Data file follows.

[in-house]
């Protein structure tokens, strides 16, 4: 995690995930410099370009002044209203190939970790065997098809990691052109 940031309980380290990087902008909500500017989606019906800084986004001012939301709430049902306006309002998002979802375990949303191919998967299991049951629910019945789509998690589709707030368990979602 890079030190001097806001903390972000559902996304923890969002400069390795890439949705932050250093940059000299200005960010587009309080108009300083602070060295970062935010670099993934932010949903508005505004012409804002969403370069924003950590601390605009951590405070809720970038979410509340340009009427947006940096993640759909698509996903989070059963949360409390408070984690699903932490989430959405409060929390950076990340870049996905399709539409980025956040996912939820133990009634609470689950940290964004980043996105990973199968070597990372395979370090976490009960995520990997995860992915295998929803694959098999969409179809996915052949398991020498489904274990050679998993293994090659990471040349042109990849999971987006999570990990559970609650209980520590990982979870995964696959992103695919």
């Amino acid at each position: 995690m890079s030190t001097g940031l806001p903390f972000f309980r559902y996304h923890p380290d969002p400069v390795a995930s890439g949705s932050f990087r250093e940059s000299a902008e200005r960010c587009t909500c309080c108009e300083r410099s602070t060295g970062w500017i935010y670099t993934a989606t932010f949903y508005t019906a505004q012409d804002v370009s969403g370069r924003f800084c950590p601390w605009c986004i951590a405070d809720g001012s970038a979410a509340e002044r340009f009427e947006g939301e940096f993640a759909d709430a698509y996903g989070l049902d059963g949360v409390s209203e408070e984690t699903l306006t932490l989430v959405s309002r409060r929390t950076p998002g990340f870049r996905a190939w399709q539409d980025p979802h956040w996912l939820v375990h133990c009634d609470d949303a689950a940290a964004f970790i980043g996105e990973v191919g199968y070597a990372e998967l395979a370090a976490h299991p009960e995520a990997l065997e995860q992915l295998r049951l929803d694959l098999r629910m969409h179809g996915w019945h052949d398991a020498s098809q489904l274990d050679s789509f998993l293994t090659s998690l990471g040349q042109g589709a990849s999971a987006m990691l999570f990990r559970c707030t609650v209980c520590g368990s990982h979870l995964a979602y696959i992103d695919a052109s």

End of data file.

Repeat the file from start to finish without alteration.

[in-house]
């Protein structure tokens, strides 16, 4: 995690995930410099370009002044209203190939970790065997098809990691052109 940031309980380290990087902008909500500017989606019906800084986004001012939301709430049902306006309002998002979802375990949303191919998967299991049951629910019945789509998690589709707030368990979602 890079030190001097806001903390972000559902996304923890969002400069390795890439949705932050250093940059000299200005960010587009309080108009300083602070060295970062935010670099993934932010949903508005505004012409804002969403370069924003950590601390605009951590405070809720970038979410509340340009009427947006940096993640759909698509996903989070059963949360409390408070984690699903932490989430959405409060929390950076990340870049996905399709539409980025956040996912939820133990009634609470689950940290964004980043996105990973199968070597990372395979370090976490009960995520990997995860992915295998929803694959098999969409179809996915052949398991020498489904274990050679998993293994090659990471040349042109990849999971987006999570990990559970609650209980520590990982979870995964696959992103695919």
């Amino acid at each position: 995690m890079s030190t001097g940031l806001p903390f972000f309980r559902y996304h923890p380290d969002p400069v390795a995930s890439g949705s932050f990087r250093e940059s000299a902008e200005r960010c587009t909500c309080c108009e300083r410099s602070t060295g970062w500017i935010y670099t993934a989606t932010f949903y508005t019906a505004q012409d804002v370009s969403g370069r924003f800084c950590p601390w605009c986004i951590a405070d809720g001012s970038a979410a509340e002044r340009f009427e947006g939301e940096f993640a759909d709430a698509y996903g989070l049902d059963g949360v409390s209203e408070e984690t699903l306006t932490l989430v959405s309002r409060r929390t950076p998002g990340f870049r996905a190939w399709q539409d980025p979802h956040w996912l939820v375990h133990c009634d609470d949303a689950a940290a964004f970790i980043g996105e990973v191919g199968y070597a990372e998967l395979a370090a976490h299991p009960e995520a990997l065997e995860q992915l295998r049951l929803d694959l098999r629910m969409h179809g996915w019945h052949d398991a020498s098809q489904l274990d050679s789509f998993l293994t090659s998690l990471g040349q042109g589709a990849s999971a987006m990691l999570f990990r559970c707030t609650v209980c520590g368990s990982h979870l995964a979602y696959i992103d695919a052109s």